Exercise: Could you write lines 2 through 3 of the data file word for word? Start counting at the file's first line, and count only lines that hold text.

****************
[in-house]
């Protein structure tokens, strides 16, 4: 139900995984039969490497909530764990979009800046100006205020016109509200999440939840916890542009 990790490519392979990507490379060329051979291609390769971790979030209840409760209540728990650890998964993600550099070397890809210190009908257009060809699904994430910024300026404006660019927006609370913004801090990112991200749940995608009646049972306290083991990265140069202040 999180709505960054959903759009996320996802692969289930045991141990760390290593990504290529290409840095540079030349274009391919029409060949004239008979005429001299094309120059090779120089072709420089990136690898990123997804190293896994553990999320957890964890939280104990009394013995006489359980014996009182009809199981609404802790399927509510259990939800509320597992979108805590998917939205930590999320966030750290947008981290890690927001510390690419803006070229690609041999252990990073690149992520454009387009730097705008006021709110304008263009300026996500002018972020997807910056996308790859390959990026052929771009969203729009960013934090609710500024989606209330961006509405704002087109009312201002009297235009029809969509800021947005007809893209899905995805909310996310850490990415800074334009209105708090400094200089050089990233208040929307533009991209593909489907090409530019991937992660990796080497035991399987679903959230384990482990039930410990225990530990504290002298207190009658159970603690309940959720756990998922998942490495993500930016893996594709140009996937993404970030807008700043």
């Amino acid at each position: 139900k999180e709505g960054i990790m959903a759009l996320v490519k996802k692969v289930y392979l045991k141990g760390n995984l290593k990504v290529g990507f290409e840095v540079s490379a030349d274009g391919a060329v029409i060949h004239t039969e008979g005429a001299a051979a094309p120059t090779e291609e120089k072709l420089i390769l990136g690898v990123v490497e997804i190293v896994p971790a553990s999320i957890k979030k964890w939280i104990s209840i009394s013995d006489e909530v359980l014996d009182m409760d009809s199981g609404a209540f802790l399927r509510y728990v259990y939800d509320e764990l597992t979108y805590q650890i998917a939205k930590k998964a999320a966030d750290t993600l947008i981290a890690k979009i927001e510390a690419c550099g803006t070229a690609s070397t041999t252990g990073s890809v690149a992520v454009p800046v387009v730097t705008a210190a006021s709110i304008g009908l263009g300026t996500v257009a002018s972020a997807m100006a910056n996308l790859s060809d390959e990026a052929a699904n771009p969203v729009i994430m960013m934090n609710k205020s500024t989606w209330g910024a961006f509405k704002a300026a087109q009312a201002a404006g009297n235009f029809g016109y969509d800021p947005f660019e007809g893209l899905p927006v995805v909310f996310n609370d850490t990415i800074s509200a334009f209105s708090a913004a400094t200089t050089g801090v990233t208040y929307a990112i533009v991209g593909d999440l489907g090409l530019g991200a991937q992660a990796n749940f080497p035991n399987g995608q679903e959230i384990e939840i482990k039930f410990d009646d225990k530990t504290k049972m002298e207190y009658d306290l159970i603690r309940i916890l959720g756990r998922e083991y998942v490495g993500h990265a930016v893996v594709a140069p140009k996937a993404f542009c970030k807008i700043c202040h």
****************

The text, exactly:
């Protein structure tokens, strides 16, 4: 139900995984039969490497909530764990979009800046100006205020016109509200999440939840916890542009 990790490519392979990507490379060329051979291609390769971790979030209840409760209540728990650890998964993600550099070397890809210190009908257009060809699904994430910024300026404006660019927006609370913004801090990112991200749940995608009646049972306290083991990265140069202040 999180709505960054959903759009996320996802692969289930045991141990760390290593990504290529290409840095540079030349274009391919029409060949004239008979005429001299094309120059090779120089072709420089990136690898990123997804190293896994553990999320957890964890939280104990009394013995006489359980014996009182009809199981609404802790399927509510259990939800509320597992979108805590998917939205930590999320966030750290947008981290890690927001510390690419803006070229690609041999252990990073690149992520454009387009730097705008006021709110304008263009300026996500002018972020997807910056996308790859390959990026052929771009969203729009960013934090609710500024989606209330961006509405704002087109009312201002009297235009029809969509800021947005007809893209899905995805909310996310850490990415800074334009209105708090400094200089050089990233208040929307533009991209593909489907090409530019991937992660990796080497035991399987679903959230384990482990039930410990225990530990504290002298207190009658159970603690309940959720756990998922998942490495993500930016893996594709140009996937993404970030807008700043």
């Amino acid at each position: 139900k999180e709505g960054i990790m959903a759009l996320v490519k996802k692969v289930y392979l045991k141990g760390n995984l290593k990504v290529g990507f290409e840095v540079s490379a030349d274009g391919a060329v029409i060949h004239t039969e008979g005429a001299a051979a094309p120059t090779e291609e120089k072709l420089i390769l990136g690898v990123v490497e997804i190293v896994p971790a553990s999320i957890k979030k964890w939280i104990s209840i009394s013995d006489e909530v359980l014996d009182m409760d009809s199981g609404a209540f802790l399927r509510y728990v259990y939800d509320e764990l597992t979108y805590q650890i998917a939205k930590k998964a999320a966030d750290t993600l947008i981290a890690k979009i927001e510390a690419c550099g803006t070229a690609s070397t041999t252990g990073s890809v690149a992520v454009p800046v387009v730097t705008a210190a006021s709110i304008g009908l263009g300026t996500v257009a002018s972020a997807m100006a910056n996308l790859s060809d390959e990026a052929a699904n771009p969203v729009i994430m960013m934090n609710k205020s500024t989606w209330g910024a961006f509405k704002a300026a087109q009312a201002a404006g009297n235009f029809g016109y969509d800021p947005f660019e007809g893209l899905p927006v995805v909310f996310n609370d850490t990415i800074s509200a334009f209105s708090a913004a400094t200089t050089g801090v990233t208040y929307a990112i533009v991209g593909d999440l489907g090409l530019g991200a991937q992660a990796n749940f080497p035991n399987g995608q679903e959230i384990e939840i482990k039930f410990d009646d225990k530990t504290k049972m002298e207190y009658d306290l159970i603690r309940i916890l959720g756990r998922e083991y998942v490495g993500h990265a930016v893996v594709a140069p140009k996937a993404f542009c970030k807008i700043c202040h």